NVDAILY.COM | Local News
Posted February 23, 2012 | 3 Comments
Law enforcement: Child sex abuse investigators needed
Gilbert bill to direct all Alicia's Law revenue to Internet Crimes Against Children; Senate version still intact
By Sally Voth -- firstname.lastname@example.org
Area law enforcement officers agree with child-advocacy groups that more investigators are needed to fight the scourge of sexual predators who target children.
Lobbying group PROTECT and the National Association to Protect Children are turning up the heat on Del. Beverly Sherwood, R-Winchester, and Gov. Bob McDonnell as part of the groups' efforts to combat putting a funding cap on revenue generated from court fees that finance Internet Crimes Against Children task forces.
Passed by the General Assembly in 2010, Alicia's Law adds $10 fees to court costs for each felony and misdemeanor count of which a defendant is convicted.
Named after Alicia Kozakiewicz, a 13-year-old Pittsburgh girl kidnapped, raped and tortured by a Virginia man she met online, Alicia's Law funds officers on the task forces and grant programs to pay for dedicated ICAC positions within departments, according to Camille Cooper, director of legislative affairs for PROTECT.
Kozakiewicz survived her ordeal 10 years ago, and speaks about her experiences and Internet dangers to young people and legislators.
The ICAC task forces investigate cases such as adults trying to meet up with underage children they've met online and adults creating and/or dealing in child pornography.
When the law was passed in Virginia, legislators expected the fees to generate $1.8 million each year, but they've actually raised $650,000 above that annually, according to a news release from the National Association to Protect Children.
Del. Todd Gilbert, R-Woodstock, said the budget proposed by McDonnell would cap the funding at $1.8 million, with the remainder going to the state's general fund by default.
However, the Senate has all the money going to the intent of Alicia's Law in its proposed budget, Gilbert said.
On Monday, Sherwood praised the work done by PROTECT, but said Alicia's Law programs weren't receiving any cuts to their original anticipated revenue, while other projects were getting cut.
McDonnell would be receptive to changing how Alicia's Law funding is handled if legislators wish, his deputy communications director said via email Monday.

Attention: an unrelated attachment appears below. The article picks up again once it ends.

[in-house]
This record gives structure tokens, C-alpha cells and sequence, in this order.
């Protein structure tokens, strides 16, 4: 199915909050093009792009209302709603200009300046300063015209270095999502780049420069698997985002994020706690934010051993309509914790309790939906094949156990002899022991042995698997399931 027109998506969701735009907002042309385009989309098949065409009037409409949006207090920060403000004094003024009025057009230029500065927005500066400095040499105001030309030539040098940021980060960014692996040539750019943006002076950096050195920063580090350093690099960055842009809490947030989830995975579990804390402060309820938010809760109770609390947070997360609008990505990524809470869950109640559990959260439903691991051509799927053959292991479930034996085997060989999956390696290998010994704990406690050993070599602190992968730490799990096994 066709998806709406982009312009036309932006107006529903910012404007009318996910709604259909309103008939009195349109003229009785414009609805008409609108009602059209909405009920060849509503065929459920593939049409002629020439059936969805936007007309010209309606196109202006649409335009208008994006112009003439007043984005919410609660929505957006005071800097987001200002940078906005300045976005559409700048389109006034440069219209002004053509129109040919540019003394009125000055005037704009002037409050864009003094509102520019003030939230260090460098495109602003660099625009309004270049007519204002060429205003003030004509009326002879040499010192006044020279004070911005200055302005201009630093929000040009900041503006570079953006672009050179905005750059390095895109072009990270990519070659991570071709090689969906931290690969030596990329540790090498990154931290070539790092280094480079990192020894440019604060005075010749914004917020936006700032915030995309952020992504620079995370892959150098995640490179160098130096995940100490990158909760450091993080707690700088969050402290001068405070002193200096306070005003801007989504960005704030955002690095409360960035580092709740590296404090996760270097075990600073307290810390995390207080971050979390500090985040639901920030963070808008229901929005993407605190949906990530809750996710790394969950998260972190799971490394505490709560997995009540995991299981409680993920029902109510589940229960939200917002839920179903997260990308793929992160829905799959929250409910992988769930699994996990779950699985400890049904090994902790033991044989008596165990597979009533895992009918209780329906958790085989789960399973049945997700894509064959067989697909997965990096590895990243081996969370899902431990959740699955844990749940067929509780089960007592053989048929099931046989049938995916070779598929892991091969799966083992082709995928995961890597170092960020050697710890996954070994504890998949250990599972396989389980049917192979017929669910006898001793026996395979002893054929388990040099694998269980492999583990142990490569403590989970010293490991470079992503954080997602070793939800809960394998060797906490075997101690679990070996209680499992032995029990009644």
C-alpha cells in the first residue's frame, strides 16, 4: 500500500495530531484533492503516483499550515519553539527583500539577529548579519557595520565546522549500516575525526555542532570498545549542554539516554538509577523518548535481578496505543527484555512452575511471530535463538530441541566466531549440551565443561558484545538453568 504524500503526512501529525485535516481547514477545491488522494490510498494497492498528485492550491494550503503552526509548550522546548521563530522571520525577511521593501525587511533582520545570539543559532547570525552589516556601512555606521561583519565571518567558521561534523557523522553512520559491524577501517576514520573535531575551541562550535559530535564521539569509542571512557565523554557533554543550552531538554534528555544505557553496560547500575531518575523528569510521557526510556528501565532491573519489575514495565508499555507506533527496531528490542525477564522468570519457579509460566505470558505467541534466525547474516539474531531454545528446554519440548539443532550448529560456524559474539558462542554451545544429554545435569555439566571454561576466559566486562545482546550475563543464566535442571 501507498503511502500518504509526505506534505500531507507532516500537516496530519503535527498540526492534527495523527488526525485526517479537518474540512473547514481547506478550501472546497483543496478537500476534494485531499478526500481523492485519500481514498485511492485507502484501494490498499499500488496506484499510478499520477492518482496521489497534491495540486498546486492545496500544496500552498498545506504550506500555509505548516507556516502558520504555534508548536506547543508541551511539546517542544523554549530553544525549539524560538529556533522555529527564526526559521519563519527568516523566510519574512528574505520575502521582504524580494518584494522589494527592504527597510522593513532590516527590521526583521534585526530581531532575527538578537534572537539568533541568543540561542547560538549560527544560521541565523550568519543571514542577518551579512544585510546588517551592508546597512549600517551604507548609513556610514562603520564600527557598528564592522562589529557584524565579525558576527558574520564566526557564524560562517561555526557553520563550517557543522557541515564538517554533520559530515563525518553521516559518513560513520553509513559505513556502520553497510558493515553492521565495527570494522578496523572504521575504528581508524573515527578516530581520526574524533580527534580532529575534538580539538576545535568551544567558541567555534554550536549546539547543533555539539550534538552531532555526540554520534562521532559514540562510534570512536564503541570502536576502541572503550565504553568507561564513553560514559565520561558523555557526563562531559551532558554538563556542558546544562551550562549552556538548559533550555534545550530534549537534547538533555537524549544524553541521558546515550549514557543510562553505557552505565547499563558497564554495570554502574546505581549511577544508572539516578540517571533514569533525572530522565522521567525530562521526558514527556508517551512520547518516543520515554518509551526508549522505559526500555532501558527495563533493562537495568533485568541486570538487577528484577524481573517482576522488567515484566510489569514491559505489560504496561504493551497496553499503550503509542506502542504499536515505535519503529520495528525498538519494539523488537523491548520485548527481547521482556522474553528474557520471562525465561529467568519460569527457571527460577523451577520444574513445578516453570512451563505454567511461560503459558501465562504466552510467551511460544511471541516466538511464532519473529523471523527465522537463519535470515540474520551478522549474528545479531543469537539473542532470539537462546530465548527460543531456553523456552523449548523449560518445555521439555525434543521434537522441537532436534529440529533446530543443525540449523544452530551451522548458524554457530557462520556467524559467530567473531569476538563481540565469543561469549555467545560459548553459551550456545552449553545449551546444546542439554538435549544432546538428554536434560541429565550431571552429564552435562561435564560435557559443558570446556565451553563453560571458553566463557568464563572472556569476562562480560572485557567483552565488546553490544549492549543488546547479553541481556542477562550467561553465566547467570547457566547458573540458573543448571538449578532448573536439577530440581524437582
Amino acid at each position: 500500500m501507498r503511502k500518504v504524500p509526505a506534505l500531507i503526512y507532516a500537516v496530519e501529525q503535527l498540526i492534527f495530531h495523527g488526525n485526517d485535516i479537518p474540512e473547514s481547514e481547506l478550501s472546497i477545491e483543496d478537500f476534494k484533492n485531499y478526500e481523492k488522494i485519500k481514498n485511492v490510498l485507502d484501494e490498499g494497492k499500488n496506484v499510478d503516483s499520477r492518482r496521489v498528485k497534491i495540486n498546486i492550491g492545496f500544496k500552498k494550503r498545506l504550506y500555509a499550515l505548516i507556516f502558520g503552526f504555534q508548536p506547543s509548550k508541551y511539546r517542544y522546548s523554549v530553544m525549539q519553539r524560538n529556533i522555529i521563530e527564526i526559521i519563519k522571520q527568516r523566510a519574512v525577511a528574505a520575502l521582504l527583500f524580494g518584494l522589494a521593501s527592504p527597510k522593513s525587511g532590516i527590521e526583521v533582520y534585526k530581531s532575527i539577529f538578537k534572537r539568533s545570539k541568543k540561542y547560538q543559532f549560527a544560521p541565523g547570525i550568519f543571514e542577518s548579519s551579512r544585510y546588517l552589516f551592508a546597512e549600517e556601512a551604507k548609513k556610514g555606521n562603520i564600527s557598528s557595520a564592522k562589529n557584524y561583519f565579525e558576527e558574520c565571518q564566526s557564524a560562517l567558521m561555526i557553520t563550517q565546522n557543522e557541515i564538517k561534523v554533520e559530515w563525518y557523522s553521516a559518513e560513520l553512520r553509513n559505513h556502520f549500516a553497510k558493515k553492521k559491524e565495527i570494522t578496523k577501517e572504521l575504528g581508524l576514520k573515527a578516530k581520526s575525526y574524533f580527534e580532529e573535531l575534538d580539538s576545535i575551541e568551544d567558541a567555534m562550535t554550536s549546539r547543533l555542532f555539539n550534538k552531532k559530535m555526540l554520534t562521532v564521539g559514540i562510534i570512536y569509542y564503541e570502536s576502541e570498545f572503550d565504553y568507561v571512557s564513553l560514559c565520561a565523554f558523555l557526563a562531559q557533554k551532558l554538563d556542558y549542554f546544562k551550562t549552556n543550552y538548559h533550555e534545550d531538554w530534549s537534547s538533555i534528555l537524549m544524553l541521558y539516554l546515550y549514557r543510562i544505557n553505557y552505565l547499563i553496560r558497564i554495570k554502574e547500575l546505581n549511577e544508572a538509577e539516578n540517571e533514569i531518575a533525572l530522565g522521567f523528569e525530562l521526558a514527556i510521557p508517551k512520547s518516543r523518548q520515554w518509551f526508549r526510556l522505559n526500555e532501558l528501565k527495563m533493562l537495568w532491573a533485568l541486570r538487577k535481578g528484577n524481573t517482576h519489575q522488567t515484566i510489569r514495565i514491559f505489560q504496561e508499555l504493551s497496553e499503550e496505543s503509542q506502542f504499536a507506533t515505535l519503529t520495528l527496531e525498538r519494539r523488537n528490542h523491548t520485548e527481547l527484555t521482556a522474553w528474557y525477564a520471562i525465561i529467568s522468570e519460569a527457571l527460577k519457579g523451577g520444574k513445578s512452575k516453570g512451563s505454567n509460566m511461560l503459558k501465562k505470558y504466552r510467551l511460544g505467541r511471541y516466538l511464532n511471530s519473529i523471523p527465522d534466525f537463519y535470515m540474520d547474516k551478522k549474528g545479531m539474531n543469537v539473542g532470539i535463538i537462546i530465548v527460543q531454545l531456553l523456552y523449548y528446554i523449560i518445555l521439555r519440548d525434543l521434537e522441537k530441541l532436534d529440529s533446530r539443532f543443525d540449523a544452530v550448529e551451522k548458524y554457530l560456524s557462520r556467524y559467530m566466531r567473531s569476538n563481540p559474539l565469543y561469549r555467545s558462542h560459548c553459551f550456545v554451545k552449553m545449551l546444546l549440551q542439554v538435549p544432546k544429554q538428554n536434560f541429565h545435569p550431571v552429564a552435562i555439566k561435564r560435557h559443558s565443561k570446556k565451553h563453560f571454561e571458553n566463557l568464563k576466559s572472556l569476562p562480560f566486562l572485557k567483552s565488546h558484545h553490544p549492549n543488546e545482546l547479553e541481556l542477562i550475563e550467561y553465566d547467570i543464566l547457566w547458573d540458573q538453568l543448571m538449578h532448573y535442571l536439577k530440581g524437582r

PROTECT and NAPC members and their supporters -- including some parents of children murdered in high-profile cases -- have been posting comments on Sherwood's Facebook page, urging her to fight the cap.
"Imagine you are a 2 year old who is being repeatedly raped and photographed by a family member," Mika Moulton's post says. "The front line Heroes of the ICAC are saving lives all across Virginia. Keep the funding in place!"
Frederick County Sheriff's investigator James Galbreath's job is dedicated solely to investigating the sexual exploitation of minors and is funded by Alicia's Law. Another investigator devotes part of his time to the ICAC.
"Anyone that tells you that there's not a need for more investigators in the field of child exploitation regarding online activities, doesn't have a clue what's going on," Galbreath said. "I think if the intent of the bill was to add additional fines and fees with the intent of improving the investigation of sexual exploitation of minors, then that's what the intent is.
"We're fortunate [in Frederick County]. I believe we're at the point where we could use another person, but we also realize that there's agencies out there that don't even have one, or that don't even have a part-time person."
Galbreath said task force agents will travel to investigate cases if necessary.
"We want to be able to identify [victims]," Galbreath said. "We want to be able to rescue them. We want to be able to provide them services."
Technology has made it easier for pedophiles to share pornography and to get access to children, Galbreath said.
In Shenandoah County, Sheriff Timothy C. Carter said he'd like to have funding for an ICAC position.
"Staffing is the issue," he said. "We would love to have the opportunity to have revenue to do that."
There is an investigator who is trained to investigate Internet predation, but he also has duties in other areas, Carter said. He, too, said the Internet and cell phones have made it easier to exploit children and teens.
"It's not as difficult as it was before to make those things happen," Carter said. "All the more reason the funding should be there for officers to be involved and to investigate those crimes and put adequate resources to protect those vulnerable people. You're talking about children here."